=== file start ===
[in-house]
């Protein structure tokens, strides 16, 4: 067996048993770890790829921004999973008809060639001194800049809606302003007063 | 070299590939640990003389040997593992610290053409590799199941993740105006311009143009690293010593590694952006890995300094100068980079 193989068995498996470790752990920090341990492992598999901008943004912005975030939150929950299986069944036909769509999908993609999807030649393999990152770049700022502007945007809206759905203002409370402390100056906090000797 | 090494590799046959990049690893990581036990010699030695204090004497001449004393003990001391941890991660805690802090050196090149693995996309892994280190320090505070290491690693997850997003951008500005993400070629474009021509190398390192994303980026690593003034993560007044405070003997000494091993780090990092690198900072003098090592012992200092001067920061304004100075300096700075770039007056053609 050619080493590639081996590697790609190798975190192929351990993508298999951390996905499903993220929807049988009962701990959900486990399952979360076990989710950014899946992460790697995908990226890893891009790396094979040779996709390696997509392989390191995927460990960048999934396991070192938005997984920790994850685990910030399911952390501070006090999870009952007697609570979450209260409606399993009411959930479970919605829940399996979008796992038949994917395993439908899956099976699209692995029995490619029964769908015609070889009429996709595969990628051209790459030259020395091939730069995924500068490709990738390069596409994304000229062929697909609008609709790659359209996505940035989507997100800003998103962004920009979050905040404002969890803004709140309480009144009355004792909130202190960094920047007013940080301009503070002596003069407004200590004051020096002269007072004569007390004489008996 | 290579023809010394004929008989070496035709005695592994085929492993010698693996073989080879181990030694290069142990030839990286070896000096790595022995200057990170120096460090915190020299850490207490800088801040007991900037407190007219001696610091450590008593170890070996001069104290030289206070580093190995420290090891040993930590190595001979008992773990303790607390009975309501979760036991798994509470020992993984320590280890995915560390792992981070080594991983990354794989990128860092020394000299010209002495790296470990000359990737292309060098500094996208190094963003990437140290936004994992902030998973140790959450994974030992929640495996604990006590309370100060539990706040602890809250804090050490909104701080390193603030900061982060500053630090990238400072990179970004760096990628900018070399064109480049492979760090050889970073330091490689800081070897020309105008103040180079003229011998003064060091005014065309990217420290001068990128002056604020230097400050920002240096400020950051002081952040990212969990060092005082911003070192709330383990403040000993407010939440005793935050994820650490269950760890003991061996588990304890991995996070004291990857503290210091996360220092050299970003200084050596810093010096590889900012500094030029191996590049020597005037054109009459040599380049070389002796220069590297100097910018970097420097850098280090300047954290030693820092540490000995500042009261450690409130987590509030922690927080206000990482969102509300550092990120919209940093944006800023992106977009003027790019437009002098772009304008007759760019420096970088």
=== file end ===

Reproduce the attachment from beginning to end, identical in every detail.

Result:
[in-house]
């Protein structure tokens, strides 16, 4: 067996048993770890790829921004999973008809060639001194800049809606302003007063 | 070299590939640990003389040997593992610290053409590799199941993740105006311009143009690293010593590694952006890995300094100068980079 193989068995498996470790752990920090341990492992598999901008943004912005975030939150929950299986069944036909769509999908993609999807030649393999990152770049700022502007945007809206759905203002409370402390100056906090000797 | 090494590799046959990049690893990581036990010699030695204090004497001449004393003990001391941890991660805690802090050196090149693995996309892994280190320090505070290491690693997850997003951008500005993400070629474009021509190398390192994303980026690593003034993560007044405070003997000494091993780090990092690198900072003098090592012992200092001067920061304004100075300096700075770039007056053609 050619080493590639081996590697790609190798975190192929351990993508298999951390996905499903993220929807049988009962701990959900486990399952979360076990989710950014899946992460790697995908990226890893891009790396094979040779996709390696997509392989390191995927460990960048999934396991070192938005997984920790994850685990910030399911952390501070006090999870009952007697609570979450209260409606399993009411959930479970919605829940399996979008796992038949994917395993439908899956099976699209692995029995490619029964769908015609070889009429996709595969990628051209790459030259020395091939730069995924500068490709990738390069596409994304000229062929697909609008609709790659359209996505940035989507997100800003998103962004920009979050905040404002969890803004709140309480009144009355004792909130202190960094920047007013940080301009503070002596003069407004200590004051020096002269007072004569007390004489008996 | 290579023809010394004929008989070496035709005695592994085929492993010698693996073989080879181990030694290069142990030839990286070896000096790595022995200057990170120096460090915190020299850490207490800088801040007991900037407190007219001696610091450590008593170890070996001069104290030289206070580093190995420290090891040993930590190595001979008992773990303790607390009975309501979760036991798994509470020992993984320590280890995915560390792992981070080594991983990354794989990128860092020394000299010209002495790296470990000359990737292309060098500094996208190094963003990437140290936004994992902030998973140790959450994974030992929640495996604990006590309370100060539990706040602890809250804090050490909104701080390193603030900061982060500053630090990238400072990179970004760096990628900018070399064109480049492979760090050889970073330091490689800081070897020309105008103040180079003229011998003064060091005014065309990217420290001068990128002056604020230097400050920002240096400020950051002081952040990212969990060092005082911003070192709330383990403040000993407010939440005793935050994820650490269950760890003991061996588990304890991995996070004291990857503290210091996360220092050299970003200084050596810093010096590889900012500094030029191996590049020597005037054109009459040599380049070389002796220069590297100097910018970097420097850098280090300047954290030693820092540490000995500042009261450690409130987590509030922690927080206000990482969102509300550092990120919209940093944006800023992106977009003027790019437009002098772009304008007759760019420096970088």